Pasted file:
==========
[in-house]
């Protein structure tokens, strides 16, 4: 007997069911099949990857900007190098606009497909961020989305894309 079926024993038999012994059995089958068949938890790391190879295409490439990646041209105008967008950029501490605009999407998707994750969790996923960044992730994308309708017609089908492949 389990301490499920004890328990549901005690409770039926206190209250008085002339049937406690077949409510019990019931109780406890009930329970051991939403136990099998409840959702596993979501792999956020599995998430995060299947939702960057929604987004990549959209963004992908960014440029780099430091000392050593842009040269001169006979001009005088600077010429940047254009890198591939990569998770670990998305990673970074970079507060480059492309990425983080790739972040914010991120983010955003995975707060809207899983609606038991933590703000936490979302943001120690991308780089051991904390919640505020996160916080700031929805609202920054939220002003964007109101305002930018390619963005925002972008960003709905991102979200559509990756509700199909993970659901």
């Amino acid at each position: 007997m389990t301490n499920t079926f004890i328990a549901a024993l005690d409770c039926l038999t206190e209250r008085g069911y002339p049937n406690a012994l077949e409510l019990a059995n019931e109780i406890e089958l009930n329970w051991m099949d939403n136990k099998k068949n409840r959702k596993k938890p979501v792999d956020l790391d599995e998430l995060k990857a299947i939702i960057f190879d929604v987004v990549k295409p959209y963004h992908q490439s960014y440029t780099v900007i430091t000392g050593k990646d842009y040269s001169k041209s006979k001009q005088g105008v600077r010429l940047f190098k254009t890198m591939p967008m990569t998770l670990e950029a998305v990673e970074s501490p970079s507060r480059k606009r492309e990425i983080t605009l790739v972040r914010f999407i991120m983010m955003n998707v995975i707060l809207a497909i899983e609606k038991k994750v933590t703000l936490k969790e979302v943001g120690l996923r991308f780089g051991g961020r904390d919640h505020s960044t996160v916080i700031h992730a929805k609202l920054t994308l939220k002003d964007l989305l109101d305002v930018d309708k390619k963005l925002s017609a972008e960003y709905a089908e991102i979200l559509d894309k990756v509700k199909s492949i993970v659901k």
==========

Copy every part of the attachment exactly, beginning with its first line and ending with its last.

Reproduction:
[in-house]
């Protein structure tokens, strides 16, 4: 007997069911099949990857900007190098606009497909961020989305894309 079926024993038999012994059995089958068949938890790391190879295409490439990646041209105008967008950029501490605009999407998707994750969790996923960044992730994308309708017609089908492949 389990301490499920004890328990549901005690409770039926206190209250008085002339049937406690077949409510019990019931109780406890009930329970051991939403136990099998409840959702596993979501792999956020599995998430995060299947939702960057929604987004990549959209963004992908960014440029780099430091000392050593842009040269001169006979001009005088600077010429940047254009890198591939990569998770670990998305990673970074970079507060480059492309990425983080790739972040914010991120983010955003995975707060809207899983609606038991933590703000936490979302943001120690991308780089051991904390919640505020996160916080700031929805609202920054939220002003964007109101305002930018390619963005925002972008960003709905991102979200559509990756509700199909993970659901």
């Amino acid at each position: 007997m389990t301490n499920t079926f004890i328990a549901a024993l005690d409770c039926l038999t206190e209250r008085g069911y002339p049937n406690a012994l077949e409510l019990a059995n019931e109780i406890e089958l009930n329970w051991m099949d939403n136990k099998k068949n409840r959702k596993k938890p979501v792999d956020l790391d599995e998430l995060k990857a299947i939702i960057f190879d929604v987004v990549k295409p959209y963004h992908q490439s960014y440029t780099v900007i430091t000392g050593k990646d842009y040269s001169k041209s006979k001009q005088g105008v600077r010429l940047f190098k254009t890198m591939p967008m990569t998770l670990e950029a998305v990673e970074s501490p970079s507060r480059k606009r492309e990425i983080t605009l790739v972040r914010f999407i991120m983010m955003n998707v995975i707060l809207a497909i899983e609606k038991k994750v933590t703000l936490k969790e979302v943001g120690l996923r991308f780089g051991g961020r904390d919640h505020s960044t996160v916080i700031h992730a929805k609202l920054t994308l939220k002003d964007l989305l109101d305002v930018d309708k390619k963005l925002s017609a972008e960003y709905a089908e991102i979200l559509d894309k990756v509700k199909s492949i993970v659901k």